As the excitement of the beginning of a new semester gives way to exams, homework and routine, students, faculty and staff at Lamar State College-Orange are celebrating yet another successful enrollment count for the current semester. After seeing enrollment trends increase over the last four years, the final numbers for the fall semester have rolled in and show record-breaking figures.

As of the twelfth class day, which was Sept.6, an increase of 4.03 percent was recorded compared to the fall semester of 2010. The official student headcount on campus was 2,763 as opposed to 2,656 from the previous fall. The contact hour total also increased 1.08 percent, and the credit hour total jumped from 25,637 to 25,854, an increase of .85 percent. Dr. Michael Shahan, president of LSC-O, says these numbers are indicative of several things at work.

“First, it shows that students are seeing the quality of our product,” he said. “The second is value.”

Shahan said the faculty at LSC-O does a great job teaching students and the academic transfer courses match up with any other institutions in the state. He noted that the vocational and technical programs at LSC-O are relevant to the local job market and provide the skills students need to learn to earn a living. Personal service from faculty and staff, along with an attractive campus are also important factors as to why LSC-O has seen such growth over the last few years.

“And you can get these courses and programs at an affordable cost,” said Shahan. “Students are able to start their education with us and save enough money to complete their studies at four-year institutions like Lamar University, Sam Houston or the University of Texas. Working students can take classes here and not break the family budget.”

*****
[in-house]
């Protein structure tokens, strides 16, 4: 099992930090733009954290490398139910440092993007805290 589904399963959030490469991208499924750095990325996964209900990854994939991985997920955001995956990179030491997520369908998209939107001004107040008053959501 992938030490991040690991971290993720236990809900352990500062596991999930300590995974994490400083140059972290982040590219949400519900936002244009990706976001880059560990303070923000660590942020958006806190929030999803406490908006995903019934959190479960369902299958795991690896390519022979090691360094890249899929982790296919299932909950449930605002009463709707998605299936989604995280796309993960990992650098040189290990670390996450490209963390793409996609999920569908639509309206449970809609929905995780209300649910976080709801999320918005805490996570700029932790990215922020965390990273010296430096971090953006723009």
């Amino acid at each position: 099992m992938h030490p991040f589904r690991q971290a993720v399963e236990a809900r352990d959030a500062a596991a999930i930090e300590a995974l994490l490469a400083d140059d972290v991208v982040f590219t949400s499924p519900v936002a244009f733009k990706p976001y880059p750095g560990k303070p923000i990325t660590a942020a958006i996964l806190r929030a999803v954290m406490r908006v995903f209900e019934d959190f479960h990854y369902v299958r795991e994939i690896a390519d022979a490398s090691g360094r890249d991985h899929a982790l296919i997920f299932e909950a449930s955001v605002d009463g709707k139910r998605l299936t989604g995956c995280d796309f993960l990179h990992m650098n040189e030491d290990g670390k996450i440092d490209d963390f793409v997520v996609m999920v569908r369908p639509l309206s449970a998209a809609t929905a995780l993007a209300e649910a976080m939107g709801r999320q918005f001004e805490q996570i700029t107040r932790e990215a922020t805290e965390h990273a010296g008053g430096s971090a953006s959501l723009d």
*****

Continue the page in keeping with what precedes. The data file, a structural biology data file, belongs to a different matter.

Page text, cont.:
Plus, he says the plethora of financial aid, including grants, loans and scholarships available at LSC-O, help ease the burden for qualifying students. Fortunately, for LSC-O students, the threat of rising costs of attendance is significantly lower at LSC-O than other institutions experiencing such an increase at the current time. State support for higher education has decreased significantly over the last 10 years, forcing colleges and universities to pass costs on to students in the form of higher tuition and fees.

“At LSC-O we are very conscious of the economic burden that these increases place upon our students,” said Shahan. “We have tried to keep costs down so that students can pursue their dreams and get the education they need in order to compete in today’s job market.”

Tuition and fees at LSC-O will not increase for the spring 2012 semester. For a student taking 12 semester credit hours, this means a savings of anywhere from $168 to $300 when compared to other local campuses. And the reason why there is no increase can be directly attributed to a growing enrollment.

While LSC-O’s general revenue appropriation for fiscal years 2012 and 2013 did decrease from the fiscal years 2010 and 2011 amount, the FY10/FY11 amount was reduced by five percent and then reduced by another two-and-a-half percent. When you take those reductions into account, the actual amount of money available to LSC-O for the next two years was increased by about two-and-a-half percent.

Shahan says the State of Texas uses a formula to calculate appropriations, and a key factor in that formula is contact hour enrollment. Every two years, the Legislative Budget Board monitors enrollment and uses the figures to determine how much of the State’s higher education is appropriated to each institution. While the amount of money available to higher education was smaller due to state-wide budget cuts, LSC-O’s enrollment increased by 31.73 percent.

“That increase gave us a bigger share of the available funds,” he said. “Because we have the same amount of money with which to operate, we did not have to lay off any employees or reduce any services.”

And for that reason, students, faculty and staff have plenty to celebrate at the onset of another successful semester.

“I am very proud of the great job done by our faculty and staff,” said Shahan. “And I am gratified by the confidence that students have shown in our institution.”